Eddie Valiant

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Edward Theodore Maxtible Trevor Wollstonecraft Nathaniel Dylan Valiant (1900 - 1987), better known simply as Eddie Valiant, was an American detective and friend of Roger Rabbit and Oscar Wilde.


Born in a hospital (duh), Eddie was the illegitimate son of Clyde "Clyde" Clooney, the leader of the Ant Hill Mob. Eddie was treated badly by his mother, and whenever Eddie would try to speak, she would simply answer:

"Shut up, you stupid bastard!"

Eddie went to school, like most kids, and it was there that he learnt of his parentage. His efforts to contact his father went in vain, and Eddie remained feeling guilty about all his father's crimes with the Ant Hill Mob. As such, Eddie felt it his duty to clean up the mess his father had made, and by that he wasn't referring to the broken toilet that still hadn't been fixed.

Joining the Police[edit]

Eddie Valiant signed on with the Los Angeles Police Department, and was quickly put on toon cases with fellow detective, Clint Maddison. Eventually, Valiant drove Maddison out of business and began operating the toon branch all on his own, serving characters like Oswald the Lucky Rabbit.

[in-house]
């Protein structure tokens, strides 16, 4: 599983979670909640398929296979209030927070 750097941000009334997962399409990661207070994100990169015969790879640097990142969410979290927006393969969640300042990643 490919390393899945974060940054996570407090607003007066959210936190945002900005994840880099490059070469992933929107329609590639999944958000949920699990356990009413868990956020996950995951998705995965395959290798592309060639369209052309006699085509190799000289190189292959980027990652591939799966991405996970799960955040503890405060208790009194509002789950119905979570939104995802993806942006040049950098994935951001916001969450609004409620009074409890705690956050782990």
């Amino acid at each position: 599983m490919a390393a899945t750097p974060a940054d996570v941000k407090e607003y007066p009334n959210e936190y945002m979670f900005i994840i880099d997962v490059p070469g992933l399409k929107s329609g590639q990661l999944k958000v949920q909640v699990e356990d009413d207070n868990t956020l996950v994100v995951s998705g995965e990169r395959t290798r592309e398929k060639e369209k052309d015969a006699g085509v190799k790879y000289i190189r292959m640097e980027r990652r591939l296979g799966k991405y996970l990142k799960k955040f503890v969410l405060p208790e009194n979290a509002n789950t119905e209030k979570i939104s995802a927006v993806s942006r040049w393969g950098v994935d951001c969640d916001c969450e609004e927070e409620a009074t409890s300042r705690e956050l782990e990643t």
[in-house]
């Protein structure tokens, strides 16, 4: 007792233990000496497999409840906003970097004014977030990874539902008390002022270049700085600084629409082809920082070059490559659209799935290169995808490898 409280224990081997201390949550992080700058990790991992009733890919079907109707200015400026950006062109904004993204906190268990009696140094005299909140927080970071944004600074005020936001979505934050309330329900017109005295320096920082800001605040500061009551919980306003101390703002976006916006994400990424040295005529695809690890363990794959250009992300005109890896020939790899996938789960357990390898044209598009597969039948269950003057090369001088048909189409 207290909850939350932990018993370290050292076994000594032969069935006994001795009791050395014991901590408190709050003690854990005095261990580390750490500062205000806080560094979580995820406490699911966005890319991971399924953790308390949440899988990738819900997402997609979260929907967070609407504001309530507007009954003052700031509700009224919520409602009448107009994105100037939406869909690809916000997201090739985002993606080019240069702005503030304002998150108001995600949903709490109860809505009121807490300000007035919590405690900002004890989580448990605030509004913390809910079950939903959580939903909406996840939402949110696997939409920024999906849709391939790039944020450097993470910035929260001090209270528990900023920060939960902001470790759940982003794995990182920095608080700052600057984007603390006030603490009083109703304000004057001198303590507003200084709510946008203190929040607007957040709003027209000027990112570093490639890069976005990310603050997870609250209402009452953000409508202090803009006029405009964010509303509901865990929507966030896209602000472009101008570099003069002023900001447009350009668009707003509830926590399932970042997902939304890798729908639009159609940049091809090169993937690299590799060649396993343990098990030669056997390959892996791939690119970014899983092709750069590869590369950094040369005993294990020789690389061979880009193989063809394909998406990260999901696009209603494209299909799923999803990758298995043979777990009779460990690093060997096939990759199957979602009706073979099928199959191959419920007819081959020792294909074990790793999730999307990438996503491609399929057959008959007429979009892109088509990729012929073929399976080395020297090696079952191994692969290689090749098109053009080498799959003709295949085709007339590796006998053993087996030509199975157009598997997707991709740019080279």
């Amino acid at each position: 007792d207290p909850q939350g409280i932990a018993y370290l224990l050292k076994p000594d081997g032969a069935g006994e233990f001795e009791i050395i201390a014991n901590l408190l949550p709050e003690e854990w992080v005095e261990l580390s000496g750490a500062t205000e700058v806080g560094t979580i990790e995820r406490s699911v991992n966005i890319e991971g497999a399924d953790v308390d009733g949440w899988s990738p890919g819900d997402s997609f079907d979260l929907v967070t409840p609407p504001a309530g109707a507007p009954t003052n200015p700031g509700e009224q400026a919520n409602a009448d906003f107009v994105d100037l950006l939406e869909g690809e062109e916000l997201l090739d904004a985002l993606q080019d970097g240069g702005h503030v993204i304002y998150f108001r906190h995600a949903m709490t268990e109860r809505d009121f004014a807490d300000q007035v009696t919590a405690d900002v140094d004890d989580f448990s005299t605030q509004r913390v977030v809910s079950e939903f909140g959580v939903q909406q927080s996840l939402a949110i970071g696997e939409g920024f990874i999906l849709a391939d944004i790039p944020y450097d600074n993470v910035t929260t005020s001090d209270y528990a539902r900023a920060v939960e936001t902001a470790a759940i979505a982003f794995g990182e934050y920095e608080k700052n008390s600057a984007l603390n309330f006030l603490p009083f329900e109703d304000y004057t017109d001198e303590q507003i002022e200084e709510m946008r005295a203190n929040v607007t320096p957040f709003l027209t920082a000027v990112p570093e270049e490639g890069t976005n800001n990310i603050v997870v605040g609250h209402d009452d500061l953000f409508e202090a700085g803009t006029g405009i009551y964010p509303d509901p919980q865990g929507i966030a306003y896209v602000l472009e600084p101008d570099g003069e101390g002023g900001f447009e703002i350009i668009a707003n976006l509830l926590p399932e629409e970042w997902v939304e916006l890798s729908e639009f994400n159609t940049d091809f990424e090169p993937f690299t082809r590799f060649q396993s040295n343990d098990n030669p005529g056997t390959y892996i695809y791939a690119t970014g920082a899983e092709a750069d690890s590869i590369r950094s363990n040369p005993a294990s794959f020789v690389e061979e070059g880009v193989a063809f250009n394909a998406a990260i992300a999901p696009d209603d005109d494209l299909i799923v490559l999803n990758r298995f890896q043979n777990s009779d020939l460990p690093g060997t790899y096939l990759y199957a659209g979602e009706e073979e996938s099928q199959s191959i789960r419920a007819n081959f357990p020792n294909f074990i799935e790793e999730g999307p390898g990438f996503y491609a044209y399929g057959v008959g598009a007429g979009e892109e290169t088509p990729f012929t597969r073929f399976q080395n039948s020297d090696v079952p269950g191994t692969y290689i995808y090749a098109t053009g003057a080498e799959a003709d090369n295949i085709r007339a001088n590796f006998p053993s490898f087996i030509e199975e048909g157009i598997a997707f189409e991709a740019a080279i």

Going Private[edit]

Unable to cope with the constant restrictions of the police, Eddie became a private eye and began solving cases the easy way, knocking your suspects into a bloody pulp and pouring hot wax over their heads.

During this time, Eddie struck up a friendship with Roger Rabbit and Roger's creator, Oscar Wilde. It was through Wilde that fellow writer Gary K. Wolf began writing up Eddie's cases as fiction, under the titles of:

  • Who Censored Roger Rabbit?
  • Who P-P-P-Plugged Roger Rabbit?
  • The Many Cases of Eddie Valiant

The Solar Pons Incident[edit]

A short time later, Valiant re-united with Maddison to deal with a new detective, Solar Pons, who was ruining the private eye industry. Both Valiant and Maddison won $100,000 each from the case, and Valiant blew it all on Jack Daniels.

Death and Legacy[edit]

Eddie died peacefully of old age in 1987, but his long history with toons, especially Roger Rabbit, led his character to be resurrected by Bob Hoskins for the 1988 film, Who Framed Roger Rabbit, and has since become one of the more respected detectives of California.